Knight's stock has mostly been in free-fall since a massive computer error in its systems last Wednesday sent huge numbers of erroneous orders flooding into the market, causing dozens of stocks to swing wildly in heavy volume. Knight said the foul-up would cost the firm $440 million as it paid for stock positions it mistakenly bought. Knight's stock took another pounding Monday, closing down 24.2 percent, or 98 cents, at $3.07. It closed last Tuesday at $10.33.
Knight's CEO Thomas Joyce, speaking in an interview on CNBC, said that only Knight, and not its clients, were hurt by Wednesday's problem.
"This was an isolated situation," Joyce said. "We screwed up. We paid the price."
Joyce said his firm was still doing a postmortem on the technical blunder and still didn't have a full understanding of what went wrong. He characterized the error as a "large" but "simple" breakdown on trading technology.
Knight Capital, based in Jersey City, N.J., is a trading firm that takes orders from big brokers like TD Ameritrade and E*Trade. It then routes them to the exchanges where stocks are traded, like the New York Stock Exchange.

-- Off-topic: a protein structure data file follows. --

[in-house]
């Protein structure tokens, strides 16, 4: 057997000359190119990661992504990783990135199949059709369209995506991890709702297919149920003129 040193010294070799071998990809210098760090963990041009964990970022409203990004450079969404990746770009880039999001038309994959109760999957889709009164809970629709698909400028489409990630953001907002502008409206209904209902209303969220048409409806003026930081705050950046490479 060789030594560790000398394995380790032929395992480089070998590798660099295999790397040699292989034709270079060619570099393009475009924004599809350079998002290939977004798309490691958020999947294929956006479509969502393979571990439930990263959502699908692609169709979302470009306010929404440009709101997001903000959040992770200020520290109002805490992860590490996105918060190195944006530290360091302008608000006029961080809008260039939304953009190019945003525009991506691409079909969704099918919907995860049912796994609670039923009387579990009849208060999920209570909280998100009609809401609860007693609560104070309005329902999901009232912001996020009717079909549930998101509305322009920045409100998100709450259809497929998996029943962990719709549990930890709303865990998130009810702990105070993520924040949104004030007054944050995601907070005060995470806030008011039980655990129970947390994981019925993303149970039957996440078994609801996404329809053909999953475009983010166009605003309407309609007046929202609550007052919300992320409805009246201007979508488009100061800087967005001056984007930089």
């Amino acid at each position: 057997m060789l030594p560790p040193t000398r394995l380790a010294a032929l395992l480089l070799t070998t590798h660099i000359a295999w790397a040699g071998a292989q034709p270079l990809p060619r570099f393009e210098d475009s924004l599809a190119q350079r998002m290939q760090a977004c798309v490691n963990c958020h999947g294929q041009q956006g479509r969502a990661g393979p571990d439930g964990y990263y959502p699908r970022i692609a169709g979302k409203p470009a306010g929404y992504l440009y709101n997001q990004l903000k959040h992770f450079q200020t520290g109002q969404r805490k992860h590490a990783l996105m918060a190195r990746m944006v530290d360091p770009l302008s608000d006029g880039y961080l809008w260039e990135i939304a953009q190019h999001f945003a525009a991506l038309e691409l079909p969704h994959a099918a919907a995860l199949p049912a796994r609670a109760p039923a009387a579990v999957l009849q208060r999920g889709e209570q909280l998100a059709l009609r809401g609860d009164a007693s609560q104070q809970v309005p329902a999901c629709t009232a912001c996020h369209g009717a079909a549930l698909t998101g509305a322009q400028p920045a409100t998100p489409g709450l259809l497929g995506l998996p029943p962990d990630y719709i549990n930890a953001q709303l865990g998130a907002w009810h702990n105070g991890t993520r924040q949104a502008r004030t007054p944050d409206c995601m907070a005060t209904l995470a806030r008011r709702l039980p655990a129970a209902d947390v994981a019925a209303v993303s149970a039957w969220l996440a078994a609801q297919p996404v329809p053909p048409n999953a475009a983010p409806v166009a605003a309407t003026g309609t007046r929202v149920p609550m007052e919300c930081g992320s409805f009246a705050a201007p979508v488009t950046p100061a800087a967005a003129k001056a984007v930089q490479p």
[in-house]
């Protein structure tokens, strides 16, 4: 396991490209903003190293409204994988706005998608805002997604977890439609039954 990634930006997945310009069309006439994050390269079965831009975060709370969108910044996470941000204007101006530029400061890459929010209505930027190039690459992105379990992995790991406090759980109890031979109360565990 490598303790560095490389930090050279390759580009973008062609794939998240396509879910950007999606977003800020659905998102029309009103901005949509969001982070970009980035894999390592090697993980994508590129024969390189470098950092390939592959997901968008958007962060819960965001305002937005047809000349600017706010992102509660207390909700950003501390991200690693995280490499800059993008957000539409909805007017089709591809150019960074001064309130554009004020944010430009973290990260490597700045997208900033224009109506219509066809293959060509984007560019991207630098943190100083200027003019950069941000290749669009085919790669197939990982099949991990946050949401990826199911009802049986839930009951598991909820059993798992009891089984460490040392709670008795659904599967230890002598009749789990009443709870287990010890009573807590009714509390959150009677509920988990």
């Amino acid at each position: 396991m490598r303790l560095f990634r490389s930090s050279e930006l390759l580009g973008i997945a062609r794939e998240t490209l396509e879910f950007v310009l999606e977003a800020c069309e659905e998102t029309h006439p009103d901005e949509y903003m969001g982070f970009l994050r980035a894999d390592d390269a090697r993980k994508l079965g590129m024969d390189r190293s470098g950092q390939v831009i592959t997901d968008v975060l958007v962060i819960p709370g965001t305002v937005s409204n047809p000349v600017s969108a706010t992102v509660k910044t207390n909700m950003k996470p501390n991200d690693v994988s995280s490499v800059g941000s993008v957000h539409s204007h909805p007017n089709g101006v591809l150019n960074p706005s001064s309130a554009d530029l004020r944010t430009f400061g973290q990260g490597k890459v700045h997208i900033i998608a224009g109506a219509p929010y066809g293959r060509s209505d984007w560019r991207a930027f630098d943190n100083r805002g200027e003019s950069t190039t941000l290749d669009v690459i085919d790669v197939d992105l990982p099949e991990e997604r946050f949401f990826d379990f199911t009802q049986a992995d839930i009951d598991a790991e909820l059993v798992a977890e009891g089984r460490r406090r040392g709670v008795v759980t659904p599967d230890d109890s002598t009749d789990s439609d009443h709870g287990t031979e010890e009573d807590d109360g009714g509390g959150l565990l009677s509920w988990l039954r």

Even with the cash infusion, it's not yet clear that Knight will regain the trust of other key players in the stock market to carry on and survive as a firm. Some of Knight's trading partners have said they would suspend routing trades through it until the situation settles.
Ten minutes before stock trading opened Monday morning, the New York Stock Exchange issued a news release saying it was temporarily reassigning Knight's responsibilities of trading 524 NYSE-listed stocks to Getco, a rival firm and also one of Knight's new owners.
In another troubling sign of financial market malfunction, trading on Madrid's stock exchange was suspended for five hours Monday because of a technical glitch.